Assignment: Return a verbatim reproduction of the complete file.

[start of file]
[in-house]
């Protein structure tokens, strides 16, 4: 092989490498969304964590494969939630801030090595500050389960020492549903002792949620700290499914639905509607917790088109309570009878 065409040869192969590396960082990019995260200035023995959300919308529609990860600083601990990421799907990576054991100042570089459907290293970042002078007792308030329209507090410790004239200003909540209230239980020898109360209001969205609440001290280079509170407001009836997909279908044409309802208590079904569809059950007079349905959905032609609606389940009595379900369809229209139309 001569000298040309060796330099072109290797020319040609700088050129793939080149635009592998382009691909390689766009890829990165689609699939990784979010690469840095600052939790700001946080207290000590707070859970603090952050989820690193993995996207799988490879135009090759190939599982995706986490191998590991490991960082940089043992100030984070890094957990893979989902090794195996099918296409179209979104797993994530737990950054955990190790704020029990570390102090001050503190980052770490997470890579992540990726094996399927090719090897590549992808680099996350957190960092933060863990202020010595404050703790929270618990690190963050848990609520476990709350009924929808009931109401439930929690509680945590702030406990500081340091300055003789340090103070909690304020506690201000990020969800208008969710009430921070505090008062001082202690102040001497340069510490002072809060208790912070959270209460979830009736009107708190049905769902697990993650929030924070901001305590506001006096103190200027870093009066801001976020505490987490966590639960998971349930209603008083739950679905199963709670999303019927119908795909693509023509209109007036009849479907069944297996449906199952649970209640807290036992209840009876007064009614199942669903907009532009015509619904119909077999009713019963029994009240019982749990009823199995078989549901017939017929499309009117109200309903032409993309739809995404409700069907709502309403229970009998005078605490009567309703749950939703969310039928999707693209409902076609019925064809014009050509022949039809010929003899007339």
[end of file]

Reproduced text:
[in-house]
């Protein structure tokens, strides 16, 4: 092989490498969304964590494969939630801030090595500050389960020492549903002792949620700290499914639905509607917790088109309570009878 065409040869192969590396960082990019995260200035023995959300919308529609990860600083601990990421799907990576054991100042570089459907290293970042002078007792308030329209507090410790004239200003909540209230239980020898109360209001969205609440001290280079509170407001009836997909279908044409309802208590079904569809059950007079349905959905032609609606389940009595379900369809229209139309 001569000298040309060796330099072109290797020319040609700088050129793939080149635009592998382009691909390689766009890829990165689609699939990784979010690469840095600052939790700001946080207290000590707070859970603090952050989820690193993995996207799988490879135009090759190939599982995706986490191998590991490991960082940089043992100030984070890094957990893979989902090794195996099918296409179209979104797993994530737990950054955990190790704020029990570390102090001050503190980052770490997470890579992540990726094996399927090719090897590549992808680099996350957190960092933060863990202020010595404050703790929270618990690190963050848990609520476990709350009924929808009931109401439930929690509680945590702030406990500081340091300055003789340090103070909690304020506690201000990020969800208008969710009430921070505090008062001082202690102040001497340069510490002072809060208790912070959270209460979830009736009107708190049905769902697990993650929030924070901001305590506001006096103190200027870093009066801001976020505490987490966590639960998971349930209603008083739950679905199963709670999303019927119908795909693509023509209109007036009849479907069944297996449906199952649970209640807290036992209840009876007064009614199942669903907009532009015509619904119909077999009713019963029994009240019982749990009823199995078989549901017939017929499309009117109200309903032409993309739809995404409700069907709502309403229970009998005078605490009567309703749950939703969310039928999707693209409902076609019925064809014009050509022949039809010929003899007339």